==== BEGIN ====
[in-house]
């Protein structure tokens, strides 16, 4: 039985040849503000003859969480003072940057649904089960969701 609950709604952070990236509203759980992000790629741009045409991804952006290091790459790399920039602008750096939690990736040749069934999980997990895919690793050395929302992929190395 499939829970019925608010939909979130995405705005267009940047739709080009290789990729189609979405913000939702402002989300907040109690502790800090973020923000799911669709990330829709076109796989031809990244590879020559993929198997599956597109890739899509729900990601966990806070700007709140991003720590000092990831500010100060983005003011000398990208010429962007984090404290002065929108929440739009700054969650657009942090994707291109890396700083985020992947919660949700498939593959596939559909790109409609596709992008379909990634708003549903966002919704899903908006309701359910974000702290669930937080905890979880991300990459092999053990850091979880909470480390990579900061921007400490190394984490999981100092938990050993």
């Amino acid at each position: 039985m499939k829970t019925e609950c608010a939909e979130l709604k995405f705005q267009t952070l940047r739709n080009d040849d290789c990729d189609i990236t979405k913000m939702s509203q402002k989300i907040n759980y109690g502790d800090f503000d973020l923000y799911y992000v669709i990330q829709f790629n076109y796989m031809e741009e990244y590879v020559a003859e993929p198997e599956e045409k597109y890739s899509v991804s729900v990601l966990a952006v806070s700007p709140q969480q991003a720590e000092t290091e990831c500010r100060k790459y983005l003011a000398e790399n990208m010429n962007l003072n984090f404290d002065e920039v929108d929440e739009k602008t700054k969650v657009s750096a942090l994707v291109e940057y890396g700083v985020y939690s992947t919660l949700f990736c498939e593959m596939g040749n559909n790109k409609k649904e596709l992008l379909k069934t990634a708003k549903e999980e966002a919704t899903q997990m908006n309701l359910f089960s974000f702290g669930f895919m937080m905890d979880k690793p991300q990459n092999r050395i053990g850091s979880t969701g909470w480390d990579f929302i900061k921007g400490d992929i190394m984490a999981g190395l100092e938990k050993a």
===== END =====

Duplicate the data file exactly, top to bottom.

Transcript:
[in-house]
């Protein structure tokens, strides 16, 4: 039985040849503000003859969480003072940057649904089960969701 609950709604952070990236509203759980992000790629741009045409991804952006290091790459790399920039602008750096939690990736040749069934999980997990895919690793050395929302992929190395 499939829970019925608010939909979130995405705005267009940047739709080009290789990729189609979405913000939702402002989300907040109690502790800090973020923000799911669709990330829709076109796989031809990244590879020559993929198997599956597109890739899509729900990601966990806070700007709140991003720590000092990831500010100060983005003011000398990208010429962007984090404290002065929108929440739009700054969650657009942090994707291109890396700083985020992947919660949700498939593959596939559909790109409609596709992008379909990634708003549903966002919704899903908006309701359910974000702290669930937080905890979880991300990459092999053990850091979880909470480390990579900061921007400490190394984490999981100092938990050993």
């Amino acid at each position: 039985m499939k829970t019925e609950c608010a939909e979130l709604k995405f705005q267009t952070l940047r739709n080009d040849d290789c990729d189609i990236t979405k913000m939702s509203q402002k989300i907040n759980y109690g502790d800090f503000d973020l923000y799911y992000v669709i990330q829709f790629n076109y796989m031809e741009e990244y590879v020559a003859e993929p198997e599956e045409k597109y890739s899509v991804s729900v990601l966990a952006v806070s700007p709140q969480q991003a720590e000092t290091e990831c500010r100060k790459y983005l003011a000398e790399n990208m010429n962007l003072n984090f404290d002065e920039v929108d929440e739009k602008t700054k969650v657009s750096a942090l994707v291109e940057y890396g700083v985020y939690s992947t919660l949700f990736c498939e593959m596939g040749n559909n790109k409609k649904e596709l992008l379909k069934t990634a708003k549903e999980e966002a919704t899903q997990m908006n309701l359910f089960s974000f702290g669930f895919m937080m905890d979880k690793p991300q990459n092999r050395i053990g850091s979880t969701g909470w480390d990579f929302i900061k921007g400490d992929i190394m984490a999981g190395l100092e938990k050993a």